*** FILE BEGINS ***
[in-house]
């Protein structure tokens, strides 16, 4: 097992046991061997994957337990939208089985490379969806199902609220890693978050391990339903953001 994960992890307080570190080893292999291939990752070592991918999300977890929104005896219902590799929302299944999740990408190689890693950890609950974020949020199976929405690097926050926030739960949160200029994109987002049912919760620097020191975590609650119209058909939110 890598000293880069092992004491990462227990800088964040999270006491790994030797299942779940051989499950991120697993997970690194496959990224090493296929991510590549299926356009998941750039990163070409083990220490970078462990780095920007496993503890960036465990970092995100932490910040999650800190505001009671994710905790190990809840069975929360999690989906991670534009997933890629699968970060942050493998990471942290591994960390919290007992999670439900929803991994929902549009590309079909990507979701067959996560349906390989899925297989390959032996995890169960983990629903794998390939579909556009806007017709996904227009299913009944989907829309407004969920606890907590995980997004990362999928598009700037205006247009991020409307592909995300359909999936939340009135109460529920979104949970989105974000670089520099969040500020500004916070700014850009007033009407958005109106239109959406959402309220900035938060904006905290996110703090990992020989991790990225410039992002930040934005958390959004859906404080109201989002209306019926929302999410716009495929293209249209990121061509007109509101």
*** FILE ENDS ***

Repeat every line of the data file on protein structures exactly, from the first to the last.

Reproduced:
[in-house]
């Protein structure tokens, strides 16, 4: 097992046991061997994957337990939208089985490379969806199902609220890693978050391990339903953001 994960992890307080570190080893292999291939990752070592991918999300977890929104005896219902590799929302299944999740990408190689890693950890609950974020949020199976929405690097926050926030739960949160200029994109987002049912919760620097020191975590609650119209058909939110 890598000293880069092992004491990462227990800088964040999270006491790994030797299942779940051989499950991120697993997970690194496959990224090493296929991510590549299926356009998941750039990163070409083990220490970078462990780095920007496993503890960036465990970092995100932490910040999650800190505001009671994710905790190990809840069975929360999690989906991670534009997933890629699968970060942050493998990471942290591994960390919290007992999670439900929803991994929902549009590309079909990507979701067959996560349906390989899925297989390959032996995890169960983990629903794998390939579909556009806007017709996904227009299913009944989907829309407004969920606890907590995980997004990362999928598009700037205006247009991020409307592909995300359909999936939340009135109460529920979104949970989105974000670089520099969040500020500004916070700014850009007033009407958005109106239109959406959402309220900035938060904006905290996110703090990992020989991790990225410039992002930040934005958390959004859906404080109201989002209306019926929302999410716009495929293209249209990121061509007109509101």